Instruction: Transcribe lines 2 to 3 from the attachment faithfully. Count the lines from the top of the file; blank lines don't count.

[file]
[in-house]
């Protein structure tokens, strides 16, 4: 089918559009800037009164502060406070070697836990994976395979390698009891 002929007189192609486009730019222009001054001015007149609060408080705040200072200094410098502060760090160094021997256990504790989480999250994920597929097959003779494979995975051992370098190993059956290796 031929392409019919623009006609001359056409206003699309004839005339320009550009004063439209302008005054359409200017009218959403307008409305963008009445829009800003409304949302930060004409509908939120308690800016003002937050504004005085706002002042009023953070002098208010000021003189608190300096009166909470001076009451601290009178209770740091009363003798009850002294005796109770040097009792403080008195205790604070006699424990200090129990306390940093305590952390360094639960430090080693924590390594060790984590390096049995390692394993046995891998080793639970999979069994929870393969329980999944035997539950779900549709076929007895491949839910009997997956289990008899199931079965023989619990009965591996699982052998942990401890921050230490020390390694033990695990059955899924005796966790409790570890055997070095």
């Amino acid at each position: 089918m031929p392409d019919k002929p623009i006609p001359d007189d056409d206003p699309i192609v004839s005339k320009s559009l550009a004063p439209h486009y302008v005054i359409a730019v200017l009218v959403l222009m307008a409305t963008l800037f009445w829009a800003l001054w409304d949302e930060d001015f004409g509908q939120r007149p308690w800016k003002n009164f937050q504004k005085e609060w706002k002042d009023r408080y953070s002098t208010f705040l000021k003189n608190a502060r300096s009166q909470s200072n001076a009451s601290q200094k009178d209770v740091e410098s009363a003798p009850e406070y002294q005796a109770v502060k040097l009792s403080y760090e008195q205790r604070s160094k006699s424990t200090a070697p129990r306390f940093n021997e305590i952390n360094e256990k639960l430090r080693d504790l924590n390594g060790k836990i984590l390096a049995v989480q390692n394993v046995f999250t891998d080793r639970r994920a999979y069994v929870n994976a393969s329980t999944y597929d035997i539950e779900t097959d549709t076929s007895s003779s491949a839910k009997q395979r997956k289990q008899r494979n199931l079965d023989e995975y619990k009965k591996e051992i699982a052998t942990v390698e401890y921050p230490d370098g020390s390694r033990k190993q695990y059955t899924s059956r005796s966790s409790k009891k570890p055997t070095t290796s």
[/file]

């Protein structure tokens, strides 16, 4: 089918559009800037009164502060406070070697836990994976395979390698009891 002929007189192609486009730019222009001054001015007149609060408080705040200072200094410098502060760090160094021997256990504790989480999250994920597929097959003779494979995975051992370098190993059956290796 031929392409019919623009006609001359056409206003699309004839005339320009550009004063439209302008005054359409200017009218959403307008409305963008009445829009800003409304949302930060004409509908939120308690800016003002937050504004005085706002002042009023953070002098208010000021003189608190300096009166909470001076009451601290009178209770740091009363003798009850002294005796109770040097009792403080008195205790604070006699424990200090129990306390940093305590952390360094639960430090080693924590390594060790984590390096049995390692394993046995891998080793639970999979069994929870393969329980999944035997539950779900549709076929007895491949839910009997997956289990008899199931079965023989619990009965591996699982052998942990401890921050230490020390390694033990695990059955899924005796966790409790570890055997070095």
């Amino acid at each position: 089918m031929p392409d019919k002929p623009i006609p001359d007189d056409d206003p699309i192609v004839s005339k320009s559009l550009a004063p439209h486009y302008v005054i359409a730019v200017l009218v959403l222009m307008a409305t963008l800037f009445w829009a800003l001054w409304d949302e930060d001015f004409g509908q939120r007149p308690w800016k003002n009164f937050q504004k005085e609060w706002k002042d009023r408080y953070s002098t208010f705040l000021k003189n608190a502060r300096s009166q909470s200072n001076a009451s601290q200094k009178d209770v740091e410098s009363a003798p009850e406070y002294q005796a109770v502060k040097l009792s403080y760090e008195q205790r604070s160094k006699s424990t200090a070697p129990r306390f940093n021997e305590i952390n360094e256990k639960l430090r080693d504790l924590n390594g060790k836990i984590l390096a049995v989480q390692n394993v046995f999250t891998d080793r639970r994920a999979y069994v929870n994976a393969s329980t999944y597929d035997i539950e779900t097959d549709t076929s007895s003779s491949a839910k009997q395979r997956k289990q008899r494979n199931l079965d023989e995975y619990k009965k591996e051992i699982a052998t942990v390698e401890y921050p230490d370098g020390s390694r033990k190993q695990y059955t899924s059956r005796s966790s409790k009891k570890p055997t070095t290796s």